Centre reverses stance: Air India may be sold piecemeal
16 January 2018
The government will split state-run carrier Air India into four separate companies and offer at least 51 per cent in each of them for sale as part of a divestment plan proposed by the government, Bloomberg reported on Monday.
The core airline business, regional arm, ground handling and engineering operations of debt-laden carrier would be split, the report said.
This would be a distinct change from the government's earlier stance, which was not to sell the business verticals of the national carrier separately. The government had earlier said splitting Air India into parts could decrease its total valuation.
The core airline business comprising Air India and Air India Express, the low-cost overseas arm, will be offered as one company, and the process will be completed by the end of 2018, Bloomberg reported quoting Minister of State Jayant Sinha.
Air India being overstaffed, earlier reports said the government is considering absorbing them in various public sector undertakings or offer voluntary retirement packages, as any disinvestment is bound to face stiff opposition from worker unions.
"Various options are under consideration to protect the interests of the employees," civil aviation secretary R N Choubey told PTI.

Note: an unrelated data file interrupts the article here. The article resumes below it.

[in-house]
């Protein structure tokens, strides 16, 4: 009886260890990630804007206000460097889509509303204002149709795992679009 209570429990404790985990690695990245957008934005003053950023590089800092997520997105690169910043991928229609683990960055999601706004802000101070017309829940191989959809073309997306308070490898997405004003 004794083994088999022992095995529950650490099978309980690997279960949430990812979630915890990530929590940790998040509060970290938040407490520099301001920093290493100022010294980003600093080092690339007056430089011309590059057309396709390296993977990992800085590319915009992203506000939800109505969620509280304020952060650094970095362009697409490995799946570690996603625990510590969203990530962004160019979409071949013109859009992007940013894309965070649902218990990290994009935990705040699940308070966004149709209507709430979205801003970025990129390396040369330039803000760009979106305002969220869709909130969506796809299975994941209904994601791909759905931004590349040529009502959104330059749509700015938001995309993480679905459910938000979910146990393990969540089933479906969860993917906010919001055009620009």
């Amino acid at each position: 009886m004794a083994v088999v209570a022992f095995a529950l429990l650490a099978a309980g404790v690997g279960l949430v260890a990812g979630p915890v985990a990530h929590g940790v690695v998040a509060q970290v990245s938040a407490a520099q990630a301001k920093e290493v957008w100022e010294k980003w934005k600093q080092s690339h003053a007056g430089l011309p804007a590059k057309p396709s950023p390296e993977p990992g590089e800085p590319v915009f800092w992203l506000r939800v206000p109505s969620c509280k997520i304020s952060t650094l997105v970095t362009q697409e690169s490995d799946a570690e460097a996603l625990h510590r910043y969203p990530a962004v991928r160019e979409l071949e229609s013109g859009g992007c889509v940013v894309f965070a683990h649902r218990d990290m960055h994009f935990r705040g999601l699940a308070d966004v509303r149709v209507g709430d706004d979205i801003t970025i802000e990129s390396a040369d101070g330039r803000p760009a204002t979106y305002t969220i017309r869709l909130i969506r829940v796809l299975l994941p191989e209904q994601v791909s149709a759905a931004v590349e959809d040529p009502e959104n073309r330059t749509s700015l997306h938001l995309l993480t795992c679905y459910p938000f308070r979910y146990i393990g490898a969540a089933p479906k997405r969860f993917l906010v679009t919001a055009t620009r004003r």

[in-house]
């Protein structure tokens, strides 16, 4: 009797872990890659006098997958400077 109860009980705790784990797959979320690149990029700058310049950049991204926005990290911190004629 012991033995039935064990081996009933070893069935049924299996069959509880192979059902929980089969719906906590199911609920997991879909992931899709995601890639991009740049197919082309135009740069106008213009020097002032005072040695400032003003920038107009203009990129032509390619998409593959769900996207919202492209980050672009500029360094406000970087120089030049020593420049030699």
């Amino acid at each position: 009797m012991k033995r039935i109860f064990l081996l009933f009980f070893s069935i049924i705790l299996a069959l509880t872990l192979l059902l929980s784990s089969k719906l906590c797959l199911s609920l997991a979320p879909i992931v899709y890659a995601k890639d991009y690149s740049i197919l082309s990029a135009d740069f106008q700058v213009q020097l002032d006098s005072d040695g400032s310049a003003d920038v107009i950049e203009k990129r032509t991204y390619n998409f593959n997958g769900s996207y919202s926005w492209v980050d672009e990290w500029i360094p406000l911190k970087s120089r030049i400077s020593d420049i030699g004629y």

Air India has a total debt of about Rs 48,877 crore at the end of March 2017, of which about Rs 17,360 crore were aircraft loans and Rs 31,517 crore were working capital loans.
Last week, India cleared a proposal to allow foreign investors to own up to 49 per cent in the carrier.
Foreign direct investment of up to 49 per cent has been allowed in the debt-laden carrier. Efforts are on to ensure a smooth strategic disinvestment and a group of ministers are weighing various options.
On 10 January, the government allowed overseas entities, including foreign airlines, to own up to 49 per cent stake under the approval route in Air India subject to certain conditions.
"Substantial ownership and effective control of Air India shall continue to be vested in an Indian national," the government had said.
Civil aviation minister Ashok Gajapathi Raju had said permitting 49 per cent foreign direct investment in Air India brings the airline at par with other domestic carriers and does away with the preferential treatment that was extended to the national carrier.
The move has also been opposed by the Centre of Indian Trade Unions (CITU) and RSS-affiliated Swadeshi Jagaran Manch, among others.